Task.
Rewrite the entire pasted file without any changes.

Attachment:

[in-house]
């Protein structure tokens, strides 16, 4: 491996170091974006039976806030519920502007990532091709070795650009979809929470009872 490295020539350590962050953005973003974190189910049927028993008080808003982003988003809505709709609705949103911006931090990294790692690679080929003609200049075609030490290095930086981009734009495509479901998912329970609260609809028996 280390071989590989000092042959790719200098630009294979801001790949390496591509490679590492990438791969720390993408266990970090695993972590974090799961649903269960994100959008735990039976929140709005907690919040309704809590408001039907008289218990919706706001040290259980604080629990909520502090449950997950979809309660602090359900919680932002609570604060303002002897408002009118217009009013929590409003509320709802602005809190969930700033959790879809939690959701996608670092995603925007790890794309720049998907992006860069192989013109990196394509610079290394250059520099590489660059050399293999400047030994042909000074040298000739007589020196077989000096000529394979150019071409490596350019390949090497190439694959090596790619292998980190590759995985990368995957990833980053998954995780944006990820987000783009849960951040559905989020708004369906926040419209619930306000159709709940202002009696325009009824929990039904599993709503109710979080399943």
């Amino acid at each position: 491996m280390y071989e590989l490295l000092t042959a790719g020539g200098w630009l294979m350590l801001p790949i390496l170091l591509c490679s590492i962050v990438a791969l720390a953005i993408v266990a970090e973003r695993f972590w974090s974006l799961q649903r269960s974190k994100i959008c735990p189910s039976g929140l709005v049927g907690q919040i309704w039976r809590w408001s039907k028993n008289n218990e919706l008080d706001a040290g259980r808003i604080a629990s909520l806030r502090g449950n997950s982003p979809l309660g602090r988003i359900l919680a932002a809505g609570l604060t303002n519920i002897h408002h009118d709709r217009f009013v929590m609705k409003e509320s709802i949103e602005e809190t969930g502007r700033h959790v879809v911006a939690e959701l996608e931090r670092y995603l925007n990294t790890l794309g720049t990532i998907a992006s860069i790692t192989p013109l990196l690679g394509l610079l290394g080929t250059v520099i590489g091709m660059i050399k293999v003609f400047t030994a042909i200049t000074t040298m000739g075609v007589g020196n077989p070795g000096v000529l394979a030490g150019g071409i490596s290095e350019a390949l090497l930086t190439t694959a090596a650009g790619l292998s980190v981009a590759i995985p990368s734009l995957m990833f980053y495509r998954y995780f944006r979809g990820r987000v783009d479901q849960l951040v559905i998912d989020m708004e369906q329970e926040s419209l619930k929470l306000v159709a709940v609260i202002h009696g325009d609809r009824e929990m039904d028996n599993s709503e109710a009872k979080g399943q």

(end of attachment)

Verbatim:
[in-house]
């Protein structure tokens, strides 16, 4: 491996170091974006039976806030519920502007990532091709070795650009979809929470009872 490295020539350590962050953005973003974190189910049927028993008080808003982003988003809505709709609705949103911006931090990294790692690679080929003609200049075609030490290095930086981009734009495509479901998912329970609260609809028996 280390071989590989000092042959790719200098630009294979801001790949390496591509490679590492990438791969720390993408266990970090695993972590974090799961649903269960994100959008735990039976929140709005907690919040309704809590408001039907008289218990919706706001040290259980604080629990909520502090449950997950979809309660602090359900919680932002609570604060303002002897408002009118217009009013929590409003509320709802602005809190969930700033959790879809939690959701996608670092995603925007790890794309720049998907992006860069192989013109990196394509610079290394250059520099590489660059050399293999400047030994042909000074040298000739007589020196077989000096000529394979150019071409490596350019390949090497190439694959090596790619292998980190590759995985990368995957990833980053998954995780944006990820987000783009849960951040559905989020708004369906926040419209619930306000159709709940202002009696325009009824929990039904599993709503109710979080399943």
């Amino acid at each position: 491996m280390y071989e590989l490295l000092t042959a790719g020539g200098w630009l294979m350590l801001p790949i390496l170091l591509c490679s590492i962050v990438a791969l720390a953005i993408v266990a970090e973003r695993f972590w974090s974006l799961q649903r269960s974190k994100i959008c735990p189910s039976g929140l709005v049927g907690q919040i309704w039976r809590w408001s039907k028993n008289n218990e919706l008080d706001a040290g259980r808003i604080a629990s909520l806030r502090g449950n997950s982003p979809l309660g602090r988003i359900l919680a932002a809505g609570l604060t303002n519920i002897h408002h009118d709709r217009f009013v929590m609705k409003e509320s709802i949103e602005e809190t969930g502007r700033h959790v879809v911006a939690e959701l996608e931090r670092y995603l925007n990294t790890l794309g720049t990532i998907a992006s860069i790692t192989p013109l990196l690679g394509l610079l290394g080929t250059v520099i590489g091709m660059i050399k293999v003609f400047t030994a042909i200049t000074t040298m000739g075609v007589g020196n077989p070795g000096v000529l394979a030490g150019g071409i490596s290095e350019a390949l090497l930086t190439t694959a090596a650009g790619l292998s980190v981009a590759i995985p990368s734009l995957m990833f980053y495509r998954y995780f944006r979809g990820r987000v783009d479901q849960l951040v559905i998912d989020m708004e369906q329970e926040s419209l619930k929470l306000v159709a709940v609260i202002h009696g325009d609809r009824e929990m039904d028996n599993s709503e109710a009872k979080g399943q």